But a lot of companies failed. Hundreds of thousands of them. Why?
The answer, surprisingly, is very easy: They did not have a solid business model.
And this is the hardest thing to understand. During the wild days of the dot-com bubble, most companies were looking for valid business models, a way to generate revenue based on their ideas, and prove to their investors that the model worked. They looked good on paper. Almost everything was either subscription-based (like, well, web-based email…) or traffic (VoIP…) or something like that. The idea was to tie the costs of running the service to the growth of the paying user base: if you attracted enough paying users, you’d be out of the red.
What accelerated the process, in my not-so-humble opinion, was the sudden inspiration that a lot of companies had. They weren’t generating enough users to pay for the costs of running the service; so, well, before all venture capital was burned, they opened up the service for free, expecting a huge influx of new users, and hoping against hope that some of those would stay and pay.
These were the very first days of the “free Internet”, when suddenly even Internet Service Providers started providing service for free — burying the small companies, of course, and almost collapsing themselves in the process.
But on the Web side of things, “free basic accounts” started to pop up everywhere. And this has a dramatic effect. Every good sales manager learns the Rule #1: Once you drop the price for a customer, you’ll never be able to charge more again. So, dropping the price to zero meant that they would never be able to charge for the service. Ever.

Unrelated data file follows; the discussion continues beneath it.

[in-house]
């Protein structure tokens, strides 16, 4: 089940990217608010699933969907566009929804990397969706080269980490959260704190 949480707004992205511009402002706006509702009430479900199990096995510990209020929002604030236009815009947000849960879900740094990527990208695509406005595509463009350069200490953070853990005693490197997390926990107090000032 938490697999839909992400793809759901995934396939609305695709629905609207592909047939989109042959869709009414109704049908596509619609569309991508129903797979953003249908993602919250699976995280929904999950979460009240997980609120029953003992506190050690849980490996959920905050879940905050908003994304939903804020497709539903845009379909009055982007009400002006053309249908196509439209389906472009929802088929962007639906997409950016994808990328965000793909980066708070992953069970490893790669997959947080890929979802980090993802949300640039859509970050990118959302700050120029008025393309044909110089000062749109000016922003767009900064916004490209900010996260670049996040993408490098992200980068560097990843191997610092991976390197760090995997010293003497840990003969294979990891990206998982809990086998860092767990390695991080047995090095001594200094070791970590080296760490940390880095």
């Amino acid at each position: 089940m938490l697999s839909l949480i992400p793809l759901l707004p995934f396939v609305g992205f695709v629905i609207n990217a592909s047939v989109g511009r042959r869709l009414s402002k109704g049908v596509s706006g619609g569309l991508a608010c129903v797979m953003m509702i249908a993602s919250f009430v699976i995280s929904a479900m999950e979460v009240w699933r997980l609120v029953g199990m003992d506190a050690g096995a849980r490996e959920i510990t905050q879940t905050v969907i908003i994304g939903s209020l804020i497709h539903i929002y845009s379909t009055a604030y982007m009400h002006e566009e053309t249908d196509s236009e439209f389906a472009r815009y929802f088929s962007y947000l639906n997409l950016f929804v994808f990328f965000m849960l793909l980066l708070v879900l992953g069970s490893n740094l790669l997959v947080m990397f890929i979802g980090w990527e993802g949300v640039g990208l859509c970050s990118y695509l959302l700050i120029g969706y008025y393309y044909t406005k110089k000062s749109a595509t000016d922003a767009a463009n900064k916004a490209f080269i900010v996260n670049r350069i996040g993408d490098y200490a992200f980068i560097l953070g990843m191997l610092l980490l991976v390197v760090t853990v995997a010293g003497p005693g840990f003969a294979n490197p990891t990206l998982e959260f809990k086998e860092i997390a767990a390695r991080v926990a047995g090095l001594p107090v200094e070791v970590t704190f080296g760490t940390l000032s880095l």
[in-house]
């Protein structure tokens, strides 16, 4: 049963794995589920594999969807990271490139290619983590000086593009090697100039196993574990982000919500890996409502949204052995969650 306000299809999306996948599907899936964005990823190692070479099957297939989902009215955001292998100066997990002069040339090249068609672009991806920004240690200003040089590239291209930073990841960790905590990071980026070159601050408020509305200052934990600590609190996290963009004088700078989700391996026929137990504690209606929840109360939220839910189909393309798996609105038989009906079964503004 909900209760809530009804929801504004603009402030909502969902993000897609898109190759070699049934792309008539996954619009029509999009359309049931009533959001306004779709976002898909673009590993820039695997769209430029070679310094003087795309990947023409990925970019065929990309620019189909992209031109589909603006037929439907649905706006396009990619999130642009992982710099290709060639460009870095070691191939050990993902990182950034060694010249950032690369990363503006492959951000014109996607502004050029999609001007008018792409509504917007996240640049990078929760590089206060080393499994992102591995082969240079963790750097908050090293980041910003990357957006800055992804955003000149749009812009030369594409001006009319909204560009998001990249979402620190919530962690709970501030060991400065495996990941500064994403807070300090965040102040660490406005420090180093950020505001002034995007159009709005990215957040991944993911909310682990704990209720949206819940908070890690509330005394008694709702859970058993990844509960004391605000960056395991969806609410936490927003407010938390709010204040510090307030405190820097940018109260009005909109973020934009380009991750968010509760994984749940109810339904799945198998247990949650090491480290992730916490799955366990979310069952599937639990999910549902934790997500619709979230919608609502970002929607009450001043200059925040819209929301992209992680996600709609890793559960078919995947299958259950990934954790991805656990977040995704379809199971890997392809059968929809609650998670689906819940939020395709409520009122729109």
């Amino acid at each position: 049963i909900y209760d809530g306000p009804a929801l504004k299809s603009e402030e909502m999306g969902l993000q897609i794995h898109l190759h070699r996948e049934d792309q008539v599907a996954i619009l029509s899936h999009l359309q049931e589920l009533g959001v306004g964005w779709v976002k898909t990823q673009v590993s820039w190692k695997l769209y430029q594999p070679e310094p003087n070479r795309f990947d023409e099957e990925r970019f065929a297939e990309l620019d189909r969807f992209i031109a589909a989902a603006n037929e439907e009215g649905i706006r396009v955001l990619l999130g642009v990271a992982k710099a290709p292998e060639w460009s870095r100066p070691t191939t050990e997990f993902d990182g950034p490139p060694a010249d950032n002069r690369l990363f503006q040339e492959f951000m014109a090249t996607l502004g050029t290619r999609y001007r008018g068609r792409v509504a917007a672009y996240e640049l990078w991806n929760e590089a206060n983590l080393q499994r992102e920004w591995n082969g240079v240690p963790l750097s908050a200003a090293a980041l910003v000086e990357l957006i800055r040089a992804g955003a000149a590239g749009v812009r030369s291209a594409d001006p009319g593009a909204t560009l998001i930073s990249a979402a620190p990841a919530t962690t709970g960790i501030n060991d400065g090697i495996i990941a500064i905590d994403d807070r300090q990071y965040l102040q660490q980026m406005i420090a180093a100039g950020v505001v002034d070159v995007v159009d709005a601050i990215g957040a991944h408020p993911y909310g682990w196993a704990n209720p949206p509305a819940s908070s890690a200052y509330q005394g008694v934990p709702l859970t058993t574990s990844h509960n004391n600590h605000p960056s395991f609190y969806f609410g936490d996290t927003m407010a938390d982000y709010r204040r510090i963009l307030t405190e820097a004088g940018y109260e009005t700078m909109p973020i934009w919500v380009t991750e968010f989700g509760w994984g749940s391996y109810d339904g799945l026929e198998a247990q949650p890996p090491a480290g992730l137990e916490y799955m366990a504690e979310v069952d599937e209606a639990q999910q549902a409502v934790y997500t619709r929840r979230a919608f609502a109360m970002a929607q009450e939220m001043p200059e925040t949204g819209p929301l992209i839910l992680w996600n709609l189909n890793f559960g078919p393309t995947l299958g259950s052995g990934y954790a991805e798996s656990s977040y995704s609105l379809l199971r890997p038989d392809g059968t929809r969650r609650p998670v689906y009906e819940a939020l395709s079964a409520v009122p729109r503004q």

To make things worse… more users, and an explosive growth of users, naturally means more costs. Here is where the very few companies with realistic business plans were placing their bets: twice the infrastructure does not mean twice the cost, but usually an increase of, say, 50%. There was your margin. So, all you needed to do is to reach that point where suddenly your costs would be growing at a much smaller rate than your user population. Once you reached that point, you’d be safe — even losing here and there a few million users on free accounts wouldn’t make a difference at all.
Unfortunately, for hundreds of thousands of companies, the bubble bursted too soon: way before they reached that point. And, of course, this meant that Plan B wouldn’t work, either.